One of the biggest problems with retirement is whether your portfolio will last. In the FIRE community, we have a good starting point. If you save up 25x your annual expenses, you’ll probably be okay financially. This is based on the 4% safe withdrawal rate. Basically, you can withdraw 4% plus inflation (around 2%) every year and your portfolio should survive for 30+ years. However, sequence of returns risk is still a big issue. A few bad years can screw up your retirement portfolio. Today, we’ll quickly go over sequence of returns risk and see how we can eliminate it.
Sequence of Returns Risk
Sequence of returns risk is the risk of retiring at the wrong time. If the stock market crashes right after you retire, your portfolio will deplete much quicker than normal. You’ll have to sell your investment at a lower price to fund your living expenses.
Let’s look at 2 examples. Here are the assumptions.
- Retired with $1,000,000
- Withdraw $40,000 per year with 2% increase every year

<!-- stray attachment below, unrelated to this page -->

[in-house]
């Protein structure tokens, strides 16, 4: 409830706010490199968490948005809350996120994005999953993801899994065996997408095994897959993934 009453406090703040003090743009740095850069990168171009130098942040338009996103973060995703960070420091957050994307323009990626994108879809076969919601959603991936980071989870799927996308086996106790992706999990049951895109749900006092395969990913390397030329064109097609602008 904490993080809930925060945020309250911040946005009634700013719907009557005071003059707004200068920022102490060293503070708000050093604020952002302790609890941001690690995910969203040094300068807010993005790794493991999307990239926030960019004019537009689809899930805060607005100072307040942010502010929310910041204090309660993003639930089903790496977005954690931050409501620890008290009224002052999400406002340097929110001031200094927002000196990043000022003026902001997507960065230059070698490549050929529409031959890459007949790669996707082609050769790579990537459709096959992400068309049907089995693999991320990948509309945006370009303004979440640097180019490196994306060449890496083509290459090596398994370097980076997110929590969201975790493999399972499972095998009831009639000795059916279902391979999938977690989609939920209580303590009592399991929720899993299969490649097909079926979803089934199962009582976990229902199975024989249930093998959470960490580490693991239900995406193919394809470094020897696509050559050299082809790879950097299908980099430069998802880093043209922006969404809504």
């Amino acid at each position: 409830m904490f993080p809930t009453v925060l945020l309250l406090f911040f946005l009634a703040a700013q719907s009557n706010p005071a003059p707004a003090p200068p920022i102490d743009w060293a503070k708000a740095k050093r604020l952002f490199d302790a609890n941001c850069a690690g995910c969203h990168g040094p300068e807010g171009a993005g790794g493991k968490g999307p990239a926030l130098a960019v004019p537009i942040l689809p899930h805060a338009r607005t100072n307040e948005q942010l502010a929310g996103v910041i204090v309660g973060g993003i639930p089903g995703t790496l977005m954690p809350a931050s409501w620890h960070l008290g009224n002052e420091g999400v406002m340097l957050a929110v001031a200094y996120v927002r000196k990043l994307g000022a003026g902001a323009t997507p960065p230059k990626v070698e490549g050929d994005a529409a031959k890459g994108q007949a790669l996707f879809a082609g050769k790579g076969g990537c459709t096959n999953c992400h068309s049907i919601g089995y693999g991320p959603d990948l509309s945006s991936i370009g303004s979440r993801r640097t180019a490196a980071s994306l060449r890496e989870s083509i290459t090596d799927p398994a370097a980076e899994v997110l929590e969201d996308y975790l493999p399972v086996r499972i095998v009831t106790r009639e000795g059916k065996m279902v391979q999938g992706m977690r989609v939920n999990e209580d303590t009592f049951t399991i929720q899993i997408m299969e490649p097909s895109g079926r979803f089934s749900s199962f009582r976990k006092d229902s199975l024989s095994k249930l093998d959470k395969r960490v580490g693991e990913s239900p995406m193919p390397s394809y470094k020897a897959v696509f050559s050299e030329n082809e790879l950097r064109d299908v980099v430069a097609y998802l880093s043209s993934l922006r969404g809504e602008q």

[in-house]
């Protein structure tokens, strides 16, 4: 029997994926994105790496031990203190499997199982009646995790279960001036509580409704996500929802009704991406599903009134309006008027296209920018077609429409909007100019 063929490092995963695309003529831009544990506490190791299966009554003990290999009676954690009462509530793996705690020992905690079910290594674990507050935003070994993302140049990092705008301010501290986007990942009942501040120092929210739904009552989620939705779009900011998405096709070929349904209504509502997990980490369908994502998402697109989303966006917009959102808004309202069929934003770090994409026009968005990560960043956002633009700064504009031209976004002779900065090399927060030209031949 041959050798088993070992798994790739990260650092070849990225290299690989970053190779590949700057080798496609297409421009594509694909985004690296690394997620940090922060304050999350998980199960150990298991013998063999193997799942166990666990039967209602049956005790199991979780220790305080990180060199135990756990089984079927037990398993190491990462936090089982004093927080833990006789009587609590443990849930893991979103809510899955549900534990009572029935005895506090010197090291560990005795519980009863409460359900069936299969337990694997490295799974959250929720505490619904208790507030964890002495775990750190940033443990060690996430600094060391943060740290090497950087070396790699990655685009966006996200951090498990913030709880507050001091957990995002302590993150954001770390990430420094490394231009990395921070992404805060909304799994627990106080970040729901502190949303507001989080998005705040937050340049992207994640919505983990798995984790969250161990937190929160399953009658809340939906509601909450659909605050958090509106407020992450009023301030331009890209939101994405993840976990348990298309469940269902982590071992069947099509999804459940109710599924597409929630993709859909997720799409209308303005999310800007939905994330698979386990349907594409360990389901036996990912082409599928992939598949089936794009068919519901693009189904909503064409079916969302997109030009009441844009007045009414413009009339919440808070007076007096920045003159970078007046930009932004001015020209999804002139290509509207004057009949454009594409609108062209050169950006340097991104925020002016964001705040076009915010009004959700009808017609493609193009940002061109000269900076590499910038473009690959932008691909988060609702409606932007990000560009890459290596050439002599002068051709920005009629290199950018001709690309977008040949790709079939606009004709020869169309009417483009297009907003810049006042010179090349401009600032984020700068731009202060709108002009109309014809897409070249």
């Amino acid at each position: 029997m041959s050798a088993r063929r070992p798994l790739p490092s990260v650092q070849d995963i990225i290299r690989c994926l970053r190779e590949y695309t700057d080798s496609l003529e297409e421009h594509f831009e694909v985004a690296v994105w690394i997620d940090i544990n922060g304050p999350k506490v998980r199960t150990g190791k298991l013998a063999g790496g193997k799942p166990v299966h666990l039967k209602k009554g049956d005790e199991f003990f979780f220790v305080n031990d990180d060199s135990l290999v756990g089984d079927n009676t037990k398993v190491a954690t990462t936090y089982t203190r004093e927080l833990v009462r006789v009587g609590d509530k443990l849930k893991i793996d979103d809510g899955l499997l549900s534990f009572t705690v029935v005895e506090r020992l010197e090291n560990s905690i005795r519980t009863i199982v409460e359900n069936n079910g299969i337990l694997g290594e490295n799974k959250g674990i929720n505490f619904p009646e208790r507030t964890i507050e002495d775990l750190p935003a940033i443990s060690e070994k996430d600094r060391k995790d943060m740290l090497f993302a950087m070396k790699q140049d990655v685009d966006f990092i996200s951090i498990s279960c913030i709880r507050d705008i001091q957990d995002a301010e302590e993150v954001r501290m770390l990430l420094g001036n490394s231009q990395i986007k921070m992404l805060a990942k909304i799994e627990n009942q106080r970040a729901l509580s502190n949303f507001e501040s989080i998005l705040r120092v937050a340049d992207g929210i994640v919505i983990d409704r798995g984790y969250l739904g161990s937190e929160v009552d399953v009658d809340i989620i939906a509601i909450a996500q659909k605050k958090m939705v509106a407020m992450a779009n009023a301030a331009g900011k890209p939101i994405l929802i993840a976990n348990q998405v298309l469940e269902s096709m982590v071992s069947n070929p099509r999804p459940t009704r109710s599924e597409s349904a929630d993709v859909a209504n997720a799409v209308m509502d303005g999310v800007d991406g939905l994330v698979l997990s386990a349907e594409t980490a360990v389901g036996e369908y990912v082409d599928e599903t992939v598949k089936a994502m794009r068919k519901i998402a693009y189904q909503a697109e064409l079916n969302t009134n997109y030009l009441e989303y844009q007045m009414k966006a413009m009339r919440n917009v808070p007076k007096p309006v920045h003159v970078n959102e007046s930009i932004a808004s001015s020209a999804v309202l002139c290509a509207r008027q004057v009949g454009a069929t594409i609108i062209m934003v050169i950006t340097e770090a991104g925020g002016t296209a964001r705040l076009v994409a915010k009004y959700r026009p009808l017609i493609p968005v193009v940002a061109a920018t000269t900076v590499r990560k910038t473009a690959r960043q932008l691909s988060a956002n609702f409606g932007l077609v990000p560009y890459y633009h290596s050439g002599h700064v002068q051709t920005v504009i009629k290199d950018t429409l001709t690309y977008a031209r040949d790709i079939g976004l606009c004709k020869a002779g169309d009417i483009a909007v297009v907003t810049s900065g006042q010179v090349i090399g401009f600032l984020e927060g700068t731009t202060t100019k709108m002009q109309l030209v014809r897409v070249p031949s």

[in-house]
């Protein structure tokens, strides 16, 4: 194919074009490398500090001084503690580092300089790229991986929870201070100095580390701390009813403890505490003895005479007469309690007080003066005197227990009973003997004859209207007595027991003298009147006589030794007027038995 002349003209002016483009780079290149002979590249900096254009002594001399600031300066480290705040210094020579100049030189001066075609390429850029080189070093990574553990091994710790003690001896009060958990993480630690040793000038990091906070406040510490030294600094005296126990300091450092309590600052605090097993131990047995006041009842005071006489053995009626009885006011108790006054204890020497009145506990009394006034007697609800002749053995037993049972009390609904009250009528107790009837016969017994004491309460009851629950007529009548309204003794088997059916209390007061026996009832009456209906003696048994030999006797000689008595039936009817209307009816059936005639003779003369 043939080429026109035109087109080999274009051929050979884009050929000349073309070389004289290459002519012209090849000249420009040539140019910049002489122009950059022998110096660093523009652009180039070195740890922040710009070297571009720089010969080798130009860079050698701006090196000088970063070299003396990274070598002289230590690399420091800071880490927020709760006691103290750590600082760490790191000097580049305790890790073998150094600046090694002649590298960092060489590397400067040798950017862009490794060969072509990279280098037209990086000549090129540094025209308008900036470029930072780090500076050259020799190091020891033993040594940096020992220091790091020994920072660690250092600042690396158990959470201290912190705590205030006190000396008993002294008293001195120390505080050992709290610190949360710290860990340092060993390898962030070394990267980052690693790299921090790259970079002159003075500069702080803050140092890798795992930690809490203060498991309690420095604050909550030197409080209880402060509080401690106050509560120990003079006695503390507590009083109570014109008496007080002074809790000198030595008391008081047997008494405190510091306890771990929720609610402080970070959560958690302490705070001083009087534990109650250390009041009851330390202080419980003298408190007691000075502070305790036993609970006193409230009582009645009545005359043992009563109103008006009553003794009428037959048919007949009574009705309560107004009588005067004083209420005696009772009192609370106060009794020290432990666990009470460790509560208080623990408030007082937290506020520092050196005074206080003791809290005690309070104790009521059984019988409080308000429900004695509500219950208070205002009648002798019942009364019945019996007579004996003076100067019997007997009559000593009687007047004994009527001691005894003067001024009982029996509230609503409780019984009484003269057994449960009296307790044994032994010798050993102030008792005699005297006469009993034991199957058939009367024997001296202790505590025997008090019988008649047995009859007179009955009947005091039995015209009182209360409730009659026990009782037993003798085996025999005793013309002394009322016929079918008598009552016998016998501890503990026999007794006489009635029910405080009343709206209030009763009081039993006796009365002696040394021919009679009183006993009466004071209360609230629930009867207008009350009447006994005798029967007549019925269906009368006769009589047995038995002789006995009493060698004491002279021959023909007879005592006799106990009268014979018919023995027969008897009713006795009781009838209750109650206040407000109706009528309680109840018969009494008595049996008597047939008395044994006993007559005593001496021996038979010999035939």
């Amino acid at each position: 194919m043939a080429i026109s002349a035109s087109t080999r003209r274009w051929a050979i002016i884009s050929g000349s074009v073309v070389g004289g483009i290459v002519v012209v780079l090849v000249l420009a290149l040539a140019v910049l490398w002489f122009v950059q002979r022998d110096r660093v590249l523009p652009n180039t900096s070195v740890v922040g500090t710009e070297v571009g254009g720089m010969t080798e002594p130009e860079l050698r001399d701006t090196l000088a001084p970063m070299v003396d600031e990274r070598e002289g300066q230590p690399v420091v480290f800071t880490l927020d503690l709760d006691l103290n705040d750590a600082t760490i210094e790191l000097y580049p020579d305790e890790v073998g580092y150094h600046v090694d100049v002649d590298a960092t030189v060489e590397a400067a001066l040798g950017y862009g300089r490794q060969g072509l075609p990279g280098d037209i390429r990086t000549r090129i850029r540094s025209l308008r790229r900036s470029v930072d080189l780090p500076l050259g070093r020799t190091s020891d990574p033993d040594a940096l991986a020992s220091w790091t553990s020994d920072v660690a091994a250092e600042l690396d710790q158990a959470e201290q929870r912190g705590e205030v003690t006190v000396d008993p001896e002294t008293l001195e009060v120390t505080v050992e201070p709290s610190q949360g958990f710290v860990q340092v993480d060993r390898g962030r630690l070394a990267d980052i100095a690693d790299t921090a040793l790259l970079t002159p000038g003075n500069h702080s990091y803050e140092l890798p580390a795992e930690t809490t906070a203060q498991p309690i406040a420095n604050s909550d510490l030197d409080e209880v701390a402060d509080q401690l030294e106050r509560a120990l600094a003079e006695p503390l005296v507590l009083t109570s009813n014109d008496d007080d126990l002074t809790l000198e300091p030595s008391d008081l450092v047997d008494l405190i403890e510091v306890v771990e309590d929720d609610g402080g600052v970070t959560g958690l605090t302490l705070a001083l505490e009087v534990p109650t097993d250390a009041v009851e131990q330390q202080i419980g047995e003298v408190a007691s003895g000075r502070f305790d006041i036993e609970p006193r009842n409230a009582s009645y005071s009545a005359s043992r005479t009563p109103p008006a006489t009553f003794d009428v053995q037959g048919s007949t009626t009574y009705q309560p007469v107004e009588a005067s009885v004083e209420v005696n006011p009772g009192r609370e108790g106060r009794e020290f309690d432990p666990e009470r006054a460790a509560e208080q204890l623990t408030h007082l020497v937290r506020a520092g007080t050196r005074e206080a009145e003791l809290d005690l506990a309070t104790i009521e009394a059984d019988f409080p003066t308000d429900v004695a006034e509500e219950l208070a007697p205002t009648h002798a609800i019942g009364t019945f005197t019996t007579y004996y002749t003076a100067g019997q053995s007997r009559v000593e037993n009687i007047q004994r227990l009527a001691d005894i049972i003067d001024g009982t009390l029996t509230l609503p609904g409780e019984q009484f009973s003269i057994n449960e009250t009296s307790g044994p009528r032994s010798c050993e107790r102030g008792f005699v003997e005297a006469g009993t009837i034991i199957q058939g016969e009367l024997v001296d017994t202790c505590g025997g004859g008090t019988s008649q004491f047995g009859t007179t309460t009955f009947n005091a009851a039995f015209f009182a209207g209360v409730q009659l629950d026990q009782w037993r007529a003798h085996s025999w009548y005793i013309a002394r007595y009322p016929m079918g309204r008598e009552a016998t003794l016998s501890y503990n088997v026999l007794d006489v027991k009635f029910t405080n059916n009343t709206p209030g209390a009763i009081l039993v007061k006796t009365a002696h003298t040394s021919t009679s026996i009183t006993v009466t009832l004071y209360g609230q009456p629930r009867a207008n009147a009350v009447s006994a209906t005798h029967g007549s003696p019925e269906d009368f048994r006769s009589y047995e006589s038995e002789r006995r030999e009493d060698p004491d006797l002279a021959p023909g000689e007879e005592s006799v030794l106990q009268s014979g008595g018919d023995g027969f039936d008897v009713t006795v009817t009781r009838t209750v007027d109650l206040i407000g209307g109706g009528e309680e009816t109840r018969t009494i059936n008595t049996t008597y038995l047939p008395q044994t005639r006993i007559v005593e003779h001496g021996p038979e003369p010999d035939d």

- Invest 100% in VFINX (S&P 500 index fund)
- 10 years period
Case 1 – Lucky retirement
This is the best-case scenario. If you retired at the right time, you can spend $40,000 + inflation every year and your portfolio will still increase nearly three folds. This chart is pretty amazing. Guess what year this lucky person retired. See the answer below the chart.
Our lucky retiree stops working 10 years ago, January 2010. The last 10 years have been a very good decade for investors.
Case 2 – Unlucky retirement
This is the unlucky scenario. This person retired at the wrong time and the retirement portfolio depleted much quicker than in case 1. After 10 years, the portfolio is worth about half of where it started. Guess what year this person retired in.
Our unlucky retiree stopped working on January 2000. The dot-com bubble busted and the portfolio was hit again with the global financial meltdown. This unlucky retirement portfolio was hit with a double whammy. Will this retirement portfolio last 20 to 30 more years? I’d be completely stressed out if this was my portfolio.
Eliminate Sequence of Returns Risk
Is there a way to eliminate sequence of returns risk? Here is my idea – retire early.